Please note: This site is no longer maintained. The latest version is now edited by Prof. Alvaro Monge, located on the CSULB Web site.

Models and languages

Database design is a process of modeling an enterprise in the real world. In fact, a database itself is a model of the real world that contains selected information needed by the enterprise. Many models and languages—some formally and mathematically defined, some informal and intuitive—are used by designers. Here are the ones that we present in this tutorial:

• The Unified Modeling Language (UML) was designed for software engineering of large systems using object-oriented (OO) programming languages. UML is a very large language; we will use only a small portion of it here, to model those portions of an enterprise that will be represented in the database. It is our tool for communicating with the client in terms that are used in the enterprise.

• The Entity-Relationship (ER) model is used in many database development systems. There are many different graphic standards that can represent the ER model. Some of the most modern of these look very similar to the UML class diagram, but may also include elements of the relational model.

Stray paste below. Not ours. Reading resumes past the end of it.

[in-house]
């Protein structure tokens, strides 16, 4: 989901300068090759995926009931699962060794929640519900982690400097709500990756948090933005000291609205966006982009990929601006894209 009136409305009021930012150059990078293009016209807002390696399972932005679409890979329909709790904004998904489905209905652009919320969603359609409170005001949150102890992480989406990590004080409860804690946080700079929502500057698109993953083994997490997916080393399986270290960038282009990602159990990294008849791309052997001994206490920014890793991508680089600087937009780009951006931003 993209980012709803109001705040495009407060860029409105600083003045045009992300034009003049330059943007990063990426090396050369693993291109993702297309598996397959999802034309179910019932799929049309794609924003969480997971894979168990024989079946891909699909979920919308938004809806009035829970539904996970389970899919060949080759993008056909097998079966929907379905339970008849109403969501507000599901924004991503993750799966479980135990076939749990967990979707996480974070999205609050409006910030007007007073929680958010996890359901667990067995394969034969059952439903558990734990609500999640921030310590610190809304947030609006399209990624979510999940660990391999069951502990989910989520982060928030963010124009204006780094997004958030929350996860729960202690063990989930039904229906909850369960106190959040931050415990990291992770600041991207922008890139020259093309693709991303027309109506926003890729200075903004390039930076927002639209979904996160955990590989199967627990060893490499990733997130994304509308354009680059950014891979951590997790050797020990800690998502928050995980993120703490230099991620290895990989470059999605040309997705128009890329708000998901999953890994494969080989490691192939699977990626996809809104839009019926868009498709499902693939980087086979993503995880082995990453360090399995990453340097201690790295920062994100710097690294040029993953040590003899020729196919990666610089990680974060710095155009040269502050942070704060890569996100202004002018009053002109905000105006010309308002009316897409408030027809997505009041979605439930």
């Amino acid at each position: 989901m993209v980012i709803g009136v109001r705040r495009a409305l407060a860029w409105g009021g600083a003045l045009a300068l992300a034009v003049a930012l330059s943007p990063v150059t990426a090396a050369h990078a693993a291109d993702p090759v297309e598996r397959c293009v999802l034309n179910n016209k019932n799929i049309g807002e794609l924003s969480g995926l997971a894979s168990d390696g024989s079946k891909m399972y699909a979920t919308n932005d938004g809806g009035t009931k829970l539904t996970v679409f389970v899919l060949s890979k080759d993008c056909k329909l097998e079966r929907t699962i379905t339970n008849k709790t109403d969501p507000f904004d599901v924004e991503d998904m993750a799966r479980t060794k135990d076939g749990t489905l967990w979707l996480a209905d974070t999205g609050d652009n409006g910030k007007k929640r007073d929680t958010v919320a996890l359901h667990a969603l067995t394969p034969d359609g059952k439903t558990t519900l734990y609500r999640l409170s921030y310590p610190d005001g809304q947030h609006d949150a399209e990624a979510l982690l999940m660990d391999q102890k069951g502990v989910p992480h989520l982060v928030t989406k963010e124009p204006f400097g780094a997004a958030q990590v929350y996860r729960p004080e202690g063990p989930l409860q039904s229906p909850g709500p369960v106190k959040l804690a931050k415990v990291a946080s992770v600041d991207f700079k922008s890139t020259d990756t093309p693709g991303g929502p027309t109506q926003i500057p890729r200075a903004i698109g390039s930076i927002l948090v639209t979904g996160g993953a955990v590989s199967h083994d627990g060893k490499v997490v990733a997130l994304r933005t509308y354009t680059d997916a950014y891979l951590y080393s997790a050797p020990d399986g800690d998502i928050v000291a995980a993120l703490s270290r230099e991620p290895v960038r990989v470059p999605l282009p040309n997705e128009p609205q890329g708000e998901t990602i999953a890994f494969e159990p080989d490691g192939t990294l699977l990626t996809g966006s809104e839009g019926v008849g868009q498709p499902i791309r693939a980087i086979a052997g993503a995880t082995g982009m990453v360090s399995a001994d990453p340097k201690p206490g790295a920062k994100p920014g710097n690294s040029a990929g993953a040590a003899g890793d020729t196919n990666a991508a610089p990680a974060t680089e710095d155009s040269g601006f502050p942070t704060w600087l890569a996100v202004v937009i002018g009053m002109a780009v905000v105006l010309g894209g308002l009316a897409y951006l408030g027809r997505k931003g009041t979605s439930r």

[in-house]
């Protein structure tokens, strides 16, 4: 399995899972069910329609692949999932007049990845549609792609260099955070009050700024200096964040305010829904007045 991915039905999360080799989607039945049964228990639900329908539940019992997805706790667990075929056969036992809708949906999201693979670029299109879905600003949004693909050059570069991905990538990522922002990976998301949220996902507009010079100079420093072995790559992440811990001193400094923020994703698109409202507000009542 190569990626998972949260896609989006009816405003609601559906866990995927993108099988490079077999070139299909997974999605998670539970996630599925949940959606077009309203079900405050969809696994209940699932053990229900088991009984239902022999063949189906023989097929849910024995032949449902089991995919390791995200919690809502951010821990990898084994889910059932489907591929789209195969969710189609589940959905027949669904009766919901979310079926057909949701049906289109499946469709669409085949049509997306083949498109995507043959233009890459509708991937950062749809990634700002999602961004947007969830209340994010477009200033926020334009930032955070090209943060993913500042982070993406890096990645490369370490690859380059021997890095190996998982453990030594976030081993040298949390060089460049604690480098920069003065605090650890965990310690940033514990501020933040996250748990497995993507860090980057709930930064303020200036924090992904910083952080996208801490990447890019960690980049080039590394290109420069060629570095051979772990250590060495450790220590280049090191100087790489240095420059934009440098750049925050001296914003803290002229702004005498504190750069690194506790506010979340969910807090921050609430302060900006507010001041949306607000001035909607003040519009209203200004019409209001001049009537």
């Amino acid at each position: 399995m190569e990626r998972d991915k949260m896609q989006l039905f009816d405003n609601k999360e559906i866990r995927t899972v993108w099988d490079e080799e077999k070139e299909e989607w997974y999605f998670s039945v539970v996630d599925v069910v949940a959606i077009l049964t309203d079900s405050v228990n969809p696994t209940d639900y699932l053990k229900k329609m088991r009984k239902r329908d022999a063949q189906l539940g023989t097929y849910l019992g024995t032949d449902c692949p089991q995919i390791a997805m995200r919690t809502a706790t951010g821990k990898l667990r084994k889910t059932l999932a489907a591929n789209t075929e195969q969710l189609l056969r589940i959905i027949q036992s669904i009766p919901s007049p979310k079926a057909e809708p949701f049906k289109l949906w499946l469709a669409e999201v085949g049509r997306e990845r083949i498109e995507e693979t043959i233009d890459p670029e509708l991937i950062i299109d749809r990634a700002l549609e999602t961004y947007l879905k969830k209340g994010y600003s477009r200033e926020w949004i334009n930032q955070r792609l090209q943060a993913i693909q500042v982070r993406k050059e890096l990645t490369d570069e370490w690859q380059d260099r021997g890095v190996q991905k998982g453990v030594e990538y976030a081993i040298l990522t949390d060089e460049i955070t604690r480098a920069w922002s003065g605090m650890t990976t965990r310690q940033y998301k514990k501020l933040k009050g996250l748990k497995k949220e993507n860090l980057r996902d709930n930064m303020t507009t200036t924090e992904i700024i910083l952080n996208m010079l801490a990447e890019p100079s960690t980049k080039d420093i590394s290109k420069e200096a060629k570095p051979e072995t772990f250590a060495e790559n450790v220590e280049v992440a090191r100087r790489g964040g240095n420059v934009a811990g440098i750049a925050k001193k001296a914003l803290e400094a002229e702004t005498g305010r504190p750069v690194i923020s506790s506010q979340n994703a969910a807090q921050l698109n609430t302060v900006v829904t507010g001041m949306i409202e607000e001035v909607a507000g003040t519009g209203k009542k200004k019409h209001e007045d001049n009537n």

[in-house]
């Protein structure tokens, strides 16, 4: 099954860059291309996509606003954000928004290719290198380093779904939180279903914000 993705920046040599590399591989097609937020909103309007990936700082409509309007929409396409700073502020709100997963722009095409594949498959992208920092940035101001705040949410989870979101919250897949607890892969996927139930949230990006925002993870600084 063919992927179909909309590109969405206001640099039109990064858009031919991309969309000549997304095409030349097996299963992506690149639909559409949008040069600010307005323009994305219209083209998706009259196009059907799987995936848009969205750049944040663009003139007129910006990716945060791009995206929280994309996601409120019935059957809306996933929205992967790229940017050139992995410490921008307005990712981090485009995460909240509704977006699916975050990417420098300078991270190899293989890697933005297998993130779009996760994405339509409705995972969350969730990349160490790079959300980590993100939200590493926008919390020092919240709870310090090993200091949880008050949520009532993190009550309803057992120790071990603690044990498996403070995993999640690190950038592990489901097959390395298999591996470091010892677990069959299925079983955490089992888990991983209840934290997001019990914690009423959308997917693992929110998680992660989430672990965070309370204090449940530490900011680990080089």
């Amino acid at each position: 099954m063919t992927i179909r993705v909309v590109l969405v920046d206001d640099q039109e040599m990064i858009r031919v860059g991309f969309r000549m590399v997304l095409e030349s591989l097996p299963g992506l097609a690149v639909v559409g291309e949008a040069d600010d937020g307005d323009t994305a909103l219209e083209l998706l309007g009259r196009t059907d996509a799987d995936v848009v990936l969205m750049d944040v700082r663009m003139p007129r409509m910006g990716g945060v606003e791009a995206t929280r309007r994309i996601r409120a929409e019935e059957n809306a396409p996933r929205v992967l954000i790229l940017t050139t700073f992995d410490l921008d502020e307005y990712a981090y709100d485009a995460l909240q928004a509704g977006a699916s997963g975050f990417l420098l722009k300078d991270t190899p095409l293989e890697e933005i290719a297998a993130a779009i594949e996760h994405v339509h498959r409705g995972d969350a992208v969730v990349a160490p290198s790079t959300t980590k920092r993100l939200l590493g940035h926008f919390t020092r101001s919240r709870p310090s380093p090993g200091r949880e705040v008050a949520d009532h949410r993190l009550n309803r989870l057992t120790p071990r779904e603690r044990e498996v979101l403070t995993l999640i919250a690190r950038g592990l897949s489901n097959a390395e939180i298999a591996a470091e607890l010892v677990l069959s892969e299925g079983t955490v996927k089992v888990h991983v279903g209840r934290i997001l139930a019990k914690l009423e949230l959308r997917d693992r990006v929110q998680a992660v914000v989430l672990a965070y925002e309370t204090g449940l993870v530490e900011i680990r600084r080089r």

• The Relational Model (RM) is the formal model of a database that was developed for IBM in the early 1970s by Dr. E.F. Codd. It is largely based on set theory, which makes it both powerful and easy to implement in computers. All modern relational databases are based on this model. We will use it to represent information that does not (and should not) appear in the UML model but is needed for us to build functioning databases.

Relational Algebra (RA) is a formal language used to symbolically manipulate objects of the relational model.

• The table model is an informal set of terms for relational model objects. These are the terms used most often by database developers.

• The Structured Query Language (SQL, pronounced “sequel” or “ess-que-ell”) is used to build and manipulate relational databases. It is based on relational algebra, but provides additional capabilities that are needed in commercial systems. It is a declarative, rather than a procedural, programming language. There is a standard for this language, but products vary in how closely they implement it.